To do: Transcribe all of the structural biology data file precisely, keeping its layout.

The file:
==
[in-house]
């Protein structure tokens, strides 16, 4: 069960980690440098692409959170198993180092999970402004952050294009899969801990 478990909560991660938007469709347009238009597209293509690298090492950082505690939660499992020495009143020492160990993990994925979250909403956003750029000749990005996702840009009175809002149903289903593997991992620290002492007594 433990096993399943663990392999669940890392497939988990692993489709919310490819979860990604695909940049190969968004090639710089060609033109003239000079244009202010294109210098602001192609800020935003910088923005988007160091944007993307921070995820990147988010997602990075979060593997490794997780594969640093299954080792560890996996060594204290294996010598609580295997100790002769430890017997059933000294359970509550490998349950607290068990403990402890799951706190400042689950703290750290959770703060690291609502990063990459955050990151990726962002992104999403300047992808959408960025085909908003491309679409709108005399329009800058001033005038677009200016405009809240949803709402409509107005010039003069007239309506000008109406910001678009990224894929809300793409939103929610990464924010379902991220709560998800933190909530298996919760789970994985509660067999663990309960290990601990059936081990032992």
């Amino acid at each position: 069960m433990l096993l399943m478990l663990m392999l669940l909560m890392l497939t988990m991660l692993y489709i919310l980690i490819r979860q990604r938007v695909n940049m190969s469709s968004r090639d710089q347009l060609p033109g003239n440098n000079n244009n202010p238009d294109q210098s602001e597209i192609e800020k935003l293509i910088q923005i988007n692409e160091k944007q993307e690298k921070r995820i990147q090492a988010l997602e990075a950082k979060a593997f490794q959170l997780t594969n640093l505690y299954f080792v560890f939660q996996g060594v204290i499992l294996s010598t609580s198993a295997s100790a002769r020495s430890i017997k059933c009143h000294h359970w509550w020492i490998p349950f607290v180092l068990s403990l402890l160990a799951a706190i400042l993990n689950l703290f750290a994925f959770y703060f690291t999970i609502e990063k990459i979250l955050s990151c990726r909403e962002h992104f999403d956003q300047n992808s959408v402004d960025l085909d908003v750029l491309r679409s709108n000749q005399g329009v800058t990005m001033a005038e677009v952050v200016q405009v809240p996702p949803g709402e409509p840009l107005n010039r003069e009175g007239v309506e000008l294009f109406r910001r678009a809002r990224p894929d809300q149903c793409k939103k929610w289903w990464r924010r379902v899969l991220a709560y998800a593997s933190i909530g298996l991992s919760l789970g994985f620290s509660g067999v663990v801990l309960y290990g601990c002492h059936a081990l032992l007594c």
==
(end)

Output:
[in-house]
């Protein structure tokens, strides 16, 4: 069960980690440098692409959170198993180092999970402004952050294009899969801990 478990909560991660938007469709347009238009597209293509690298090492950082505690939660499992020495009143020492160990993990994925979250909403956003750029000749990005996702840009009175809002149903289903593997991992620290002492007594 433990096993399943663990392999669940890392497939988990692993489709919310490819979860990604695909940049190969968004090639710089060609033109003239000079244009202010294109210098602001192609800020935003910088923005988007160091944007993307921070995820990147988010997602990075979060593997490794997780594969640093299954080792560890996996060594204290294996010598609580295997100790002769430890017997059933000294359970509550490998349950607290068990403990402890799951706190400042689950703290750290959770703060690291609502990063990459955050990151990726962002992104999403300047992808959408960025085909908003491309679409709108005399329009800058001033005038677009200016405009809240949803709402409509107005010039003069007239309506000008109406910001678009990224894929809300793409939103929610990464924010379902991220709560998800933190909530298996919760789970994985509660067999663990309960290990601990059936081990032992």
């Amino acid at each position: 069960m433990l096993l399943m478990l663990m392999l669940l909560m890392l497939t988990m991660l692993y489709i919310l980690i490819r979860q990604r938007v695909n940049m190969s469709s968004r090639d710089q347009l060609p033109g003239n440098n000079n244009n202010p238009d294109q210098s602001e597209i192609e800020k935003l293509i910088q923005i988007n692409e160091k944007q993307e690298k921070r995820i990147q090492a988010l997602e990075a950082k979060a593997f490794q959170l997780t594969n640093l505690y299954f080792v560890f939660q996996g060594v204290i499992l294996s010598t609580s198993a295997s100790a002769r020495s430890i017997k059933c009143h000294h359970w509550w020492i490998p349950f607290v180092l068990s403990l402890l160990a799951a706190i400042l993990n689950l703290f750290a994925f959770y703060f690291t999970i609502e990063k990459i979250l955050s990151c990726r909403e962002h992104f999403d956003q300047n992808s959408v402004d960025l085909d908003v750029l491309r679409s709108n000749q005399g329009v800058t990005m001033a005038e677009v952050v200016q405009v809240p996702p949803g709402e409509p840009l107005n010039r003069e009175g007239v309506e000008l294009f109406r910001r678009a809002r990224p894929d809300q149903c793409k939103k929610w289903w990464r924010r379902v899969l991220a709560y998800a593997s933190i909530g298996l991992s919760l789970g994985f620290s509660g067999v663990v801990l309960y290990g601990c002492h059936a081990l032992l007594c």